30 of June 2020

The sustainability of renewable energy projects as a national and regional ambition - the case of mini-grids in Guinea-Bissau

Dear readers,

In its ten years of operation, ECREEE has developed several activities aimed at promoting renewable energy in all ECOWAS countries. Support for the development of policies and plans, training actions for staff and policy makers, selection of projects to be supported, either by providing free technical assistance or by granting non-repayable financing, all of these measures are aimed at increasing the rate of electrification of our communities and the greatest energy security of the countries, using renewable energies to facilitate this development that has to be sustainable.

Sustainability is the theme of this editorial that ECREEE has the opportunity to share with you. It is never too much to repeat that all the relevant actors, from the promoter of a small private project, the regulators, national political authorities, international technical and financial partners, non-profit civil society organizations, play an essential role in the project life cycle with a view to its durability, replicability and technical and financial strength.

At the level of off-grid electrification, whether through mini-grids or autonomous isolated systems, ECREEE has been promoting technical assistance activities in order to solve identified problems that jeopardized the sustainability of projects. In cooperation with GIZ, countries such as Benin and Niger benefit from projects that seek to increase the value of assets installed in the past and that were at risk of not reaching their full potential as vectors of change.

Within the scope of the GEF Guinea-Bissau project, promoted by UNIDO and implemented in partnership with the Ministry of Natural Resources and Energy of Guinea-Bissau, the organization of the Guinea Bissau Sustainable Energy International Conference, ALERs initiative, allowed to verify on the spot the commitment to seek sustainable solutions for the country. There was the opportunity to support rural electrification projects such as Bambadinca and Bissorã, projects of reference in our region, but which need solutions and plans that allow them to fulfil their aim of providing electricity at affordable prices and safely to thousands of families in Guinea Bissau for many years. Have trained and capable operators, a management plan that allows to face the costs of the project, either through tariffs that reflect these costs, or through solutions that provide for cross-subsidies with the national electric tariff. Maximize the production of renewable energy instead of subsidizing diesel generators. Strengthen institutions and create a shared vision. It was for this reason that ECREEE launched a call for proposals for consultancy services: “Technical assistance to guarantee the long-term sustainability of clean energy mini-grid projects in Bambadinca and Bissorã in Guinea-Bissau”, which will be open until 17 July and for which we invite all interested parties to participate.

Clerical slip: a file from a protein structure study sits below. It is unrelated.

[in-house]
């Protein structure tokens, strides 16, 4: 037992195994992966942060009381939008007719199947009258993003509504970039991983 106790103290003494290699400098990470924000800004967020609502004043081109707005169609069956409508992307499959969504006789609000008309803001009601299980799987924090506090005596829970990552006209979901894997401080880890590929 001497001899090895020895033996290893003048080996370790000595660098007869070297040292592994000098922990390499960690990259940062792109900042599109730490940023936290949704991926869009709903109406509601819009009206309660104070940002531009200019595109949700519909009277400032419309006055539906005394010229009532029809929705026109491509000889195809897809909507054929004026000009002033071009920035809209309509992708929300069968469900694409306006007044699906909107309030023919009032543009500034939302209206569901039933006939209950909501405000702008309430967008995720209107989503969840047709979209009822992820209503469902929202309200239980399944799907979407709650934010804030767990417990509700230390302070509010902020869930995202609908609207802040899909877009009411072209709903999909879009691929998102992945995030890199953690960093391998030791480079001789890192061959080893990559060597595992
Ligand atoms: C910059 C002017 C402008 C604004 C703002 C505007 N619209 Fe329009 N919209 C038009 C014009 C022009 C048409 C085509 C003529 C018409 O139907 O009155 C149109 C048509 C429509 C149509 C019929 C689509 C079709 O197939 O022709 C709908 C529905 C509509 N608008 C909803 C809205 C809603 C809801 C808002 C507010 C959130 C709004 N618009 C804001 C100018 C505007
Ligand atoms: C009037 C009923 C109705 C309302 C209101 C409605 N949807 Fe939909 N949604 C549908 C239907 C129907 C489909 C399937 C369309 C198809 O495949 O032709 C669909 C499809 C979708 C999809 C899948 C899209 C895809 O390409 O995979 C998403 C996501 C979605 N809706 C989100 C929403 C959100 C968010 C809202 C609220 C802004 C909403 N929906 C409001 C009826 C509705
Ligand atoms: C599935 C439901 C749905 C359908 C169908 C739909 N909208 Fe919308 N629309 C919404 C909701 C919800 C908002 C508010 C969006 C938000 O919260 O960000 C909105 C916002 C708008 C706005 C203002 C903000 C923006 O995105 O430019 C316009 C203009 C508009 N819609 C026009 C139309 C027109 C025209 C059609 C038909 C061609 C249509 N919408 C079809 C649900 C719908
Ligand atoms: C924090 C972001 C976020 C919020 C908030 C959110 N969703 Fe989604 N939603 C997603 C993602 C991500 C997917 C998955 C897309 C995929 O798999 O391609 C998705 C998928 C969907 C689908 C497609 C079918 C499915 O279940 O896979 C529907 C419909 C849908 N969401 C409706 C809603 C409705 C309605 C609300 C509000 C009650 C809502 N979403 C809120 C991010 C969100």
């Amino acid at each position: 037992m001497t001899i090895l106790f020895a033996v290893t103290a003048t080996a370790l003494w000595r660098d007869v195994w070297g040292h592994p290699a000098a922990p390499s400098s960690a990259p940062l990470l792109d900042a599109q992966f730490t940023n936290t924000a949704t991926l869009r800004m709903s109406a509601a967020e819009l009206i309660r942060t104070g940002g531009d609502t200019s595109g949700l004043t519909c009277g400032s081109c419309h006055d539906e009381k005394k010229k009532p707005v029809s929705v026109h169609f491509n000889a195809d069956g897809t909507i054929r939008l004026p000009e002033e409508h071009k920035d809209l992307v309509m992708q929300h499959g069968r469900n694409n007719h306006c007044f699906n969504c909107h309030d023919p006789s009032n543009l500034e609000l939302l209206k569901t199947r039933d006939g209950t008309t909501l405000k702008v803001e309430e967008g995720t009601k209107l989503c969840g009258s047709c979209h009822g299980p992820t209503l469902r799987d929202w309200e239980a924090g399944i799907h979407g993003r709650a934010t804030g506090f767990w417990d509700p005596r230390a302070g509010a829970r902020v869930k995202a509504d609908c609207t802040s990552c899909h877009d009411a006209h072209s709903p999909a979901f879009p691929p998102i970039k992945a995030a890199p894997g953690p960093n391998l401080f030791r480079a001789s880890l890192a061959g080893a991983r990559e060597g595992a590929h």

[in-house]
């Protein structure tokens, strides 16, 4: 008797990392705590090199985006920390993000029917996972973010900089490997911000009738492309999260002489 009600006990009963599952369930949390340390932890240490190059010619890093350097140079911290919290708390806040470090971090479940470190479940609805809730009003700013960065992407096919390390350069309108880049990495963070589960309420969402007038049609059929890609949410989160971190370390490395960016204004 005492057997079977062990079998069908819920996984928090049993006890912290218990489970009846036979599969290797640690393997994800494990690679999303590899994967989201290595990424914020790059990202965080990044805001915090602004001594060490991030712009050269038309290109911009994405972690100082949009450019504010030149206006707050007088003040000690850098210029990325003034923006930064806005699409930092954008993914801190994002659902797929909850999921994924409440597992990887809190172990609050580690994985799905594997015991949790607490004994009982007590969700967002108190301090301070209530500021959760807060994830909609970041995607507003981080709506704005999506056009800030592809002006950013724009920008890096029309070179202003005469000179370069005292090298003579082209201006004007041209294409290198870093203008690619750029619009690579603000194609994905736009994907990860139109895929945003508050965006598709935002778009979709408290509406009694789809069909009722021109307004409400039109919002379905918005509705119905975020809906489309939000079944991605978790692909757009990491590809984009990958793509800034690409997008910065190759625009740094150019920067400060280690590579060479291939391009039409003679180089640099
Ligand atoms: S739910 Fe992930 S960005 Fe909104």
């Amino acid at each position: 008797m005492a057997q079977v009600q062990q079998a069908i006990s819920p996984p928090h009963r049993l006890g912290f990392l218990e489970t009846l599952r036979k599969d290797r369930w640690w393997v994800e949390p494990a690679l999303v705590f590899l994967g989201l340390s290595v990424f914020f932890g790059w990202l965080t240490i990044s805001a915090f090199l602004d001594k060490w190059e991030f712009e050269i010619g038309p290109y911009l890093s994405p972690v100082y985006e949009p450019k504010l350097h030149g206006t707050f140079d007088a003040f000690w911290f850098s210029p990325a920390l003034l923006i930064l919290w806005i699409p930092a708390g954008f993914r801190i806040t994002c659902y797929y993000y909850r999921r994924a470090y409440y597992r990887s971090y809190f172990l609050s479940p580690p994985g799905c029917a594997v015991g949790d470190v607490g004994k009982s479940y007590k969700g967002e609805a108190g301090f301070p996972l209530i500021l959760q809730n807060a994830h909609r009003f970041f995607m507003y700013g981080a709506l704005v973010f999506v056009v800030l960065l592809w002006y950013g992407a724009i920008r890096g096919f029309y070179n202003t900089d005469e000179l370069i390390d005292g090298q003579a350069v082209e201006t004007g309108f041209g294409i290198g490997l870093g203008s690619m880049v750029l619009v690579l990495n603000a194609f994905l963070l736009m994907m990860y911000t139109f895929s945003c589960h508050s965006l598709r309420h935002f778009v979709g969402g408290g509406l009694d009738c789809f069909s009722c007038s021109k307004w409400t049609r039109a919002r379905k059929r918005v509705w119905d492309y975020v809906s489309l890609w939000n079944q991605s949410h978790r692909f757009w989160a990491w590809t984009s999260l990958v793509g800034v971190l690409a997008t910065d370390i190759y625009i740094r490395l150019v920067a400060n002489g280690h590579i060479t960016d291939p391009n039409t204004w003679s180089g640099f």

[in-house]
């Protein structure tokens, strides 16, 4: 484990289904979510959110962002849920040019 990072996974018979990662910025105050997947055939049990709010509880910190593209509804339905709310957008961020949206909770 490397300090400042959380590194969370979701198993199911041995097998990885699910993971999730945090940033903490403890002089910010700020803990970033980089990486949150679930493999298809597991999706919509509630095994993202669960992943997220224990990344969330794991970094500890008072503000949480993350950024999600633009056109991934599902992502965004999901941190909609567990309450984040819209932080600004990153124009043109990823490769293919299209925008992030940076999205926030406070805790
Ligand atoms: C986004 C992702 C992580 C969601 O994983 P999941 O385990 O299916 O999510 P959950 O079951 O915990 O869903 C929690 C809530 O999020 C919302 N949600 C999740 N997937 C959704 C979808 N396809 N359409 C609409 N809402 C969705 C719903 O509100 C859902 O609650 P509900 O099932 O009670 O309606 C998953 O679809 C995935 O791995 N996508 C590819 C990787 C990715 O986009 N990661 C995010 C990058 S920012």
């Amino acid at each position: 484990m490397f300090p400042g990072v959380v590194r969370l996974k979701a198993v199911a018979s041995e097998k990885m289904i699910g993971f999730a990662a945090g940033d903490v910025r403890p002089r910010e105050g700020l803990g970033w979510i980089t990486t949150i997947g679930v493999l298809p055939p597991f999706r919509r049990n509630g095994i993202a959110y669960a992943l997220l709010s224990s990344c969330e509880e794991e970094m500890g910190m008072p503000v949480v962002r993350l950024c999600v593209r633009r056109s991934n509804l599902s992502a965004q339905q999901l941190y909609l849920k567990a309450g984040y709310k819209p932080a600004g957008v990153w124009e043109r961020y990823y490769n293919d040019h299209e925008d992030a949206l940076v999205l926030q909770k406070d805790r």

ECREEE's commitment to sustainability is not negotiable. Ensuring that mini-grid projects are implemented with a view to their management, operation and maintenance in an efficient and effective manner is an imperative to which we are all linked and it is also the only way to convince the market of the rationality of betting on energy renewable sources to the detriment of the extension of the conventional network powered by fossil energy. We want all actors in the sector to place project sustainability as the number one priority as a criterion for support, incentives or financing. We must be innovative and ensure accountability in the post-financing phase, strengthening institutions, operators and regulators, promoting mechanisms for monitoring and verification and, above all, anchoring the realization of any and all projects in the feeling of ownership to the beneficiaries. These are the beneficiaries, who must be able to claim the proper functioning of the projects, regardless of the sources of financing and the entities involved. ECOWAS 'vision as a community of people, not countries, implies this commitment to all citizens, who deserve sustainable projects and can underpin the economic development of their communities.

Eder Semedo 

Project Officer - ECREEE